Unlike most nations, our armed services are entirely volunteer. That’s amazing when you stop to think about it. These citizens volunteer to make a small wage. They volunteer their families to make sacrifices. In some cases, they also volunteer their very lives.
Every year I watch the National Memorial Day Concert and I cry. I cry hearing the stories of the soldiers who served and died. And I cry even more when I hear the stories of those who served and returned a mere fraction of the man who initially deployed.
I’m left with a tremendous feeling of guilt and sadness. So many have sacrificed so much. What have I sacrificed? My brother has been to war more times than I can count. He’s sacrificed a great deal. His family certainly has as well. And then there’s me. I have sacrificed nothing. Not.one.damn.thing!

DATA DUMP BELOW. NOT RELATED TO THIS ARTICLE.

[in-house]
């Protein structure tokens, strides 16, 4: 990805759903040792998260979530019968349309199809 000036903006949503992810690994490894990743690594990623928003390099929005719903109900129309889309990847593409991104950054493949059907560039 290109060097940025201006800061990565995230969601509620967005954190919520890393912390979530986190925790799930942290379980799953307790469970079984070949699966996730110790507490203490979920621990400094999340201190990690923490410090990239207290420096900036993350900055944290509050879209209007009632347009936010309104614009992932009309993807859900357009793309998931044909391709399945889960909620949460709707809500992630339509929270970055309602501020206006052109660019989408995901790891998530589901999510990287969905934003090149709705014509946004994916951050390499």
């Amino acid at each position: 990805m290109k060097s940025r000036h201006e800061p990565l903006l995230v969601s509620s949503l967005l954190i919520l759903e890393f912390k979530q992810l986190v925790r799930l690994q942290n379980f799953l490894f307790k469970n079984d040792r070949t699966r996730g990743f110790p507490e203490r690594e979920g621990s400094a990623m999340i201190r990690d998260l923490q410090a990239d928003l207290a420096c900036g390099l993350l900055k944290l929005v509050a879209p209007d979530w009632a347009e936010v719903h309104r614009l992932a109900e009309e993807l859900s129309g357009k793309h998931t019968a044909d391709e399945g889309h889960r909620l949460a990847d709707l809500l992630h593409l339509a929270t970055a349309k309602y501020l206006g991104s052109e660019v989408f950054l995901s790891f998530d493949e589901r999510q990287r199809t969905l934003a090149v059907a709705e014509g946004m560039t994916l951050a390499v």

Sometimes the best way to deal with feelings is to let yourself feel them. Sometimes there’s no busy work or charity work that can distract your brain from these feelings. I find it cathartic to embrace this sadness from time to time.
Periodically, I like to visit the website Faces of the Fallen. It lists every death from Operation Enduring Freedom and Operation Iraqi Freedom. Spend some time here. You might find the name of someone you know. Maybe someone from your town or someone with your same name. It’s easy to find a connection.
So after the barbeque and before you check out the giant mattress blowout – please take some time to remember the real reason you don’t have to work today.